The Emory Institute for Drug Discovery (EIDD) is partnering with GlaxoSmithKline (GSK) and Alnylam Pharmaceuticals to develop new drugs for neglected tropical diseases in the poorest countries. Emory is the first university to join GSK's new intellectual property pool, consisting of hundreds of patents and patent applications, scientific reports and analyses.
"We look forward to accessing and contributing to this knowledge pool, and to making significant progress in addressing these challenging and devastating diseases," said organic chemistry professor Dennis Liotta, director of the EIDD.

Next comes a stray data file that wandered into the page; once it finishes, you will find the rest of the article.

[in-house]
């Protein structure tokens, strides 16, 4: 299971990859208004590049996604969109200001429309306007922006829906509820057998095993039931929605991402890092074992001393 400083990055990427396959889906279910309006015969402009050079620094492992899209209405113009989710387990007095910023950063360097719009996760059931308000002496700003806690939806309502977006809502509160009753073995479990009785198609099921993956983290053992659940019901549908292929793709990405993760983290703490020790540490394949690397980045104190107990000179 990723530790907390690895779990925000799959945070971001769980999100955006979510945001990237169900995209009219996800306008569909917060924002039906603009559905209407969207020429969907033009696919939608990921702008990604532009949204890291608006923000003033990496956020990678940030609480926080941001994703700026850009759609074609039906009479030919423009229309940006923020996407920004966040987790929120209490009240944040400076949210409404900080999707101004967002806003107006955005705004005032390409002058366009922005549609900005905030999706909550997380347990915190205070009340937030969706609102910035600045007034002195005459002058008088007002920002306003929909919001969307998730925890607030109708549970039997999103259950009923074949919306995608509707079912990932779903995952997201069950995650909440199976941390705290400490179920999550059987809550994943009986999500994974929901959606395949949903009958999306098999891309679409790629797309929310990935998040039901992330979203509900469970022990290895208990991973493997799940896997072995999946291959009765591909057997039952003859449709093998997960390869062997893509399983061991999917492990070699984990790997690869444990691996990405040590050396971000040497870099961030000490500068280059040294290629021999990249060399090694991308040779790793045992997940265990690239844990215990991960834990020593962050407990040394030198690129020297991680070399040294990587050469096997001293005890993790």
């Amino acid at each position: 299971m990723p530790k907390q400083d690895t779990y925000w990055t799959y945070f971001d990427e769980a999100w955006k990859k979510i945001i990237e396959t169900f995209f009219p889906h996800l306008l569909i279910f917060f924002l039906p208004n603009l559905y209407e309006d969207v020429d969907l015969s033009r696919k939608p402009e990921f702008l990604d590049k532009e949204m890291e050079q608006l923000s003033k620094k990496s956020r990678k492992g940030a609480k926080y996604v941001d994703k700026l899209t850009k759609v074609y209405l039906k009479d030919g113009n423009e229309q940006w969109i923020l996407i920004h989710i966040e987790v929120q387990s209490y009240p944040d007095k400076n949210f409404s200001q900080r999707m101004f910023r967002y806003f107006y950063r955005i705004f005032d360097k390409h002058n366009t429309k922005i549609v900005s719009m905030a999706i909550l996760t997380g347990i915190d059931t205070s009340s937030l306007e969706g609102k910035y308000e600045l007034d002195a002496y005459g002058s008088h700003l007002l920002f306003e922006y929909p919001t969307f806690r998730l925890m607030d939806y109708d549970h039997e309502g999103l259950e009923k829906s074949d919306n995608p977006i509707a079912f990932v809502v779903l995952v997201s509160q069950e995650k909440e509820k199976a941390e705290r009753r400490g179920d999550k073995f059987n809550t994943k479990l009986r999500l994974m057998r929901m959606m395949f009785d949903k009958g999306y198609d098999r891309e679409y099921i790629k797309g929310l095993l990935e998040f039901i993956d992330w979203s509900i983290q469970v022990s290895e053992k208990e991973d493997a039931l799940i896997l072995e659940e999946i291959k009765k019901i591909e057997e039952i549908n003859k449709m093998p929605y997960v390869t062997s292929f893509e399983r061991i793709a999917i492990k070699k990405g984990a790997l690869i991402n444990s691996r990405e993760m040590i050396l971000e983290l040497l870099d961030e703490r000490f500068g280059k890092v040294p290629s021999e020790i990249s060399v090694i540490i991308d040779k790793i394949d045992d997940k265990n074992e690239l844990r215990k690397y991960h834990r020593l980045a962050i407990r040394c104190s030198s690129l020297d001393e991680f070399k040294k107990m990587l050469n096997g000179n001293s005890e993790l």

The 16 neglected diseases targeted by the new program are: tuberculosis, malaria, blinding trachoma, buruli ulcer, cholera, dengue/dengue haemorrhagic fever, racunculiasis, fascioliasis, human African trypanosomiasis, leishmaniasis, leprosy, lymphatic filariasis, onchocerciasis, schistosomiasis, soil transmitted helminthiasis and yaws.
The EIDD formed in 2009, to build on Emory's strong history of drug discovery research, including the invention of drugs taken by more than 94 percent of the patients in the U.S. with HIV/AIDS and thousands more around the globe.
Read more about the new partnership.
University drug development enters new era
Mosquito hunters invent better disease weapon